What I would like is for this to become a Manhattan Project. The smartest best people you could get were on it. That’s what we need to do. That takes a lot of money.
Are you financially constrained right now? We could start pretty rapidly with $5 million. Are you looking for philanthropic funds, partners? Crowd funding is a possibility . . . we’re going to get that started pretty soon. That’s for the development of the transcutaneous device.
Are there venture capitalists? No checks yet, but potential.
How can we get behind this?
Nick gets up. Nick Terrafranca, Neurorecovery Technologies. We started this effort about 4 years ago, moving this effort off campus. The first step was to pretect all the intellectual property. We have the rights for the exclusive development of this technology. The next step is really expensive.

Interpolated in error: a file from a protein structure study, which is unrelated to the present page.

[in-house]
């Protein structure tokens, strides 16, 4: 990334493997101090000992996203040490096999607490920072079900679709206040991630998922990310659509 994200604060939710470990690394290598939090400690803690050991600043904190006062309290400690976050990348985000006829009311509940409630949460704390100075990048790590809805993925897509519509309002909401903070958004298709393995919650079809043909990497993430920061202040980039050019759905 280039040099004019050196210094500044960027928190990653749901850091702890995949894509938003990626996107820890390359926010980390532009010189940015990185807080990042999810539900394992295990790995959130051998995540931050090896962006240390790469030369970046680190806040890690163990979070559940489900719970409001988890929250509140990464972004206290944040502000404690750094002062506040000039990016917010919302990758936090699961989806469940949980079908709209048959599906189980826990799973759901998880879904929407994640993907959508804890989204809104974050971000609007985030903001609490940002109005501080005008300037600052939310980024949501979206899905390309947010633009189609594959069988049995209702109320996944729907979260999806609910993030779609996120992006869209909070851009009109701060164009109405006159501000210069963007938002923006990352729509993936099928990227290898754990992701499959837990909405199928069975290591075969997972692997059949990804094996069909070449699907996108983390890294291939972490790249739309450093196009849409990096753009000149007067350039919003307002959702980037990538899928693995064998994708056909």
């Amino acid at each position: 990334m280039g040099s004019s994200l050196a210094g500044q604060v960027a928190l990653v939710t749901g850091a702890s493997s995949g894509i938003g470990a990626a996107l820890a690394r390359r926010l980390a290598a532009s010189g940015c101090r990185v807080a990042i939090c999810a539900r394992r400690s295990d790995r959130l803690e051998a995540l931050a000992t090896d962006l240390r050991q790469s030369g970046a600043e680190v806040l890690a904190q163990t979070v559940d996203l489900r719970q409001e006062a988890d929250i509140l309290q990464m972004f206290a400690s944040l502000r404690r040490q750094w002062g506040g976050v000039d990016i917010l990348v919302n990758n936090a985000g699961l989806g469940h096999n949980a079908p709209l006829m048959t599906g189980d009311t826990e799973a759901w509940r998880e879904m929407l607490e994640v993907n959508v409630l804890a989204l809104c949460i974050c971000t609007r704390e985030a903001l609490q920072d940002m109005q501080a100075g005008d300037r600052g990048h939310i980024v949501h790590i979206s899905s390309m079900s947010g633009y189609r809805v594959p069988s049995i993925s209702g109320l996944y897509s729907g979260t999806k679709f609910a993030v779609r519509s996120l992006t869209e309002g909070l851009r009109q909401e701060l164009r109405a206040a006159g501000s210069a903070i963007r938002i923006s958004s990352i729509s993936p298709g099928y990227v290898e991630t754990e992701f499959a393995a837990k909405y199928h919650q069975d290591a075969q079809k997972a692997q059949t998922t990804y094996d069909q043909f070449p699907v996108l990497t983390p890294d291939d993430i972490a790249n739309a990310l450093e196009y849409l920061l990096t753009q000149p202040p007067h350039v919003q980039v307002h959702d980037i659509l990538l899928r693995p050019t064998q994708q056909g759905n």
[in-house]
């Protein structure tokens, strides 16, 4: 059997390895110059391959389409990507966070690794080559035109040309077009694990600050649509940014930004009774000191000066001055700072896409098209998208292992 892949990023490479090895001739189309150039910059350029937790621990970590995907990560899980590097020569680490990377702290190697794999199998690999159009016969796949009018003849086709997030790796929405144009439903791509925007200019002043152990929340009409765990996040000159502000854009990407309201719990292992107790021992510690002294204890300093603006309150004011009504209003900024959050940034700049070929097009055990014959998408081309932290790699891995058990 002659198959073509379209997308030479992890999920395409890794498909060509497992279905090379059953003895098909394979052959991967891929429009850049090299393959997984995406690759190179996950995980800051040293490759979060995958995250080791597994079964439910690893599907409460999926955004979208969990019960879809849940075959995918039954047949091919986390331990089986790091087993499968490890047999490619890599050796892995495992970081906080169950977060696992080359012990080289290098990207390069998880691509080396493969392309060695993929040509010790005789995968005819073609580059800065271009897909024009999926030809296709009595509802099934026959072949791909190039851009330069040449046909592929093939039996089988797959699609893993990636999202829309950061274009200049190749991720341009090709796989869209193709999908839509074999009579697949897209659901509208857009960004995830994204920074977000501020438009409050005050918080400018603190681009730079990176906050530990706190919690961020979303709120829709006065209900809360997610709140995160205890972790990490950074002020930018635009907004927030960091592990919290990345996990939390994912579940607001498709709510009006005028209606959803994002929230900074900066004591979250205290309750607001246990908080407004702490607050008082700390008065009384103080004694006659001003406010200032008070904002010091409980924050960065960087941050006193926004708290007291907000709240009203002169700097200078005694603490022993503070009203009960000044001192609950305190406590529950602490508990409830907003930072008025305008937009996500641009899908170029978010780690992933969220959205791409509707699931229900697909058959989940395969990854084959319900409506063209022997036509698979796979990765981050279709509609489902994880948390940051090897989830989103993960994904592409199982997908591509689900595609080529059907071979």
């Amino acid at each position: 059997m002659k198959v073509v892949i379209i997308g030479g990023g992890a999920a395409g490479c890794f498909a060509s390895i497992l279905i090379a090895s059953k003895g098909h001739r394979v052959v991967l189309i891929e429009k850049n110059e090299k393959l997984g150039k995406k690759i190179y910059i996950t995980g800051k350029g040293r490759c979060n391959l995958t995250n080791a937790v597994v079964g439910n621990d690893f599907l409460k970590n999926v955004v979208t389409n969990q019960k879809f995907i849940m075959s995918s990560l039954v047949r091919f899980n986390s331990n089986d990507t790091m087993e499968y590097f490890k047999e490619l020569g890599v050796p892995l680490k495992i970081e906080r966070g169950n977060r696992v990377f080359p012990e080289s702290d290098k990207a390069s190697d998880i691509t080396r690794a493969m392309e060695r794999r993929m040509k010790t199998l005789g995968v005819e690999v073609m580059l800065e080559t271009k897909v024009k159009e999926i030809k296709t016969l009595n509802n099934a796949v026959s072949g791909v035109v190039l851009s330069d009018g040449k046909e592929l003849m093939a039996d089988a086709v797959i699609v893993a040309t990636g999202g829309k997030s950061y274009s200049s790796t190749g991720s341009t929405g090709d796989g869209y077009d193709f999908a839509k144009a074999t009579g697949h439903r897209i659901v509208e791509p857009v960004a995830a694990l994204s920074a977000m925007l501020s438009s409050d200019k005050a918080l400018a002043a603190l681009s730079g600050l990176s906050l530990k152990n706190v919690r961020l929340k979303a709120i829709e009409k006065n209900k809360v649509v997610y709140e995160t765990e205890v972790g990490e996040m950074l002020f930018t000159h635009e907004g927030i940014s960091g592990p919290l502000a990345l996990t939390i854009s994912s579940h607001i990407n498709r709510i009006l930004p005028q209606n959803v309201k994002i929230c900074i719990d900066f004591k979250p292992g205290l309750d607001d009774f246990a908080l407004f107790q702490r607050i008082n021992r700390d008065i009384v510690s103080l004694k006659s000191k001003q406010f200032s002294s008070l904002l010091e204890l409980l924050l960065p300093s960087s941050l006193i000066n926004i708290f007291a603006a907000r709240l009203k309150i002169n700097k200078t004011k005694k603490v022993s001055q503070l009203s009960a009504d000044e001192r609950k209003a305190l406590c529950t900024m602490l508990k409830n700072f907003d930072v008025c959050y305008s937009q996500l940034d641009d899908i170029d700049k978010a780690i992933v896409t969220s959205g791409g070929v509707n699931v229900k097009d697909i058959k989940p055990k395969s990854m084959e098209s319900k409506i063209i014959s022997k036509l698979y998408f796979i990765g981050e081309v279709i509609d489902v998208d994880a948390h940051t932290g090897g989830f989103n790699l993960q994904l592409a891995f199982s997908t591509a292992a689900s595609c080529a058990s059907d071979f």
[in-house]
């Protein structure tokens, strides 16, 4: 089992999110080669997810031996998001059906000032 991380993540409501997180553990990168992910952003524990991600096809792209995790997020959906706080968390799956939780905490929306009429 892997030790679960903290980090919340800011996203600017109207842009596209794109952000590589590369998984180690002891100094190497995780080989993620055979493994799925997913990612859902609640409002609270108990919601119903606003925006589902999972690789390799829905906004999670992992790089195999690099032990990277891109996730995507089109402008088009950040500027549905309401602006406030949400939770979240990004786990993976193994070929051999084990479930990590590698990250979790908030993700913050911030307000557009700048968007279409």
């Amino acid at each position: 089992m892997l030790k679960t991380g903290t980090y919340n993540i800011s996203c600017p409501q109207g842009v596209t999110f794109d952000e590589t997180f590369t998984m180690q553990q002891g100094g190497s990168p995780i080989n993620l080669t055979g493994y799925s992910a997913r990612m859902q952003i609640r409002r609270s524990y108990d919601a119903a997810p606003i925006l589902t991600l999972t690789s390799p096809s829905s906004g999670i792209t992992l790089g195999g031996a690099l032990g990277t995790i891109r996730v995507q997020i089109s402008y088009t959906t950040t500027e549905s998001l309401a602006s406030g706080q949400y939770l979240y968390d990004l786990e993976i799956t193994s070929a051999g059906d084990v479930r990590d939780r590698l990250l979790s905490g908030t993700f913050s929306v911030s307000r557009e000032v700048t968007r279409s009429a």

Getting an implant to market costs $120 million.
Getting the transcutaneous to market can help offset the cost of the $120 million, so that’s what we’re trying to do. The transcutaneous itself is $5. That’s what we need. We need $2 million to development for the implantable, and another $70 to get it to market.
So about a year and a half ago we went out and started raising money. That put us into the business world, you land on show me the money. What’s the ROI. What’s the size of the market. We’re in the process of raising money, but there’s not much there for medical devices. What peopel are doing is putting money into social media. What scares them is the FDA pathway. We’ve slowly knocked down all these barriers.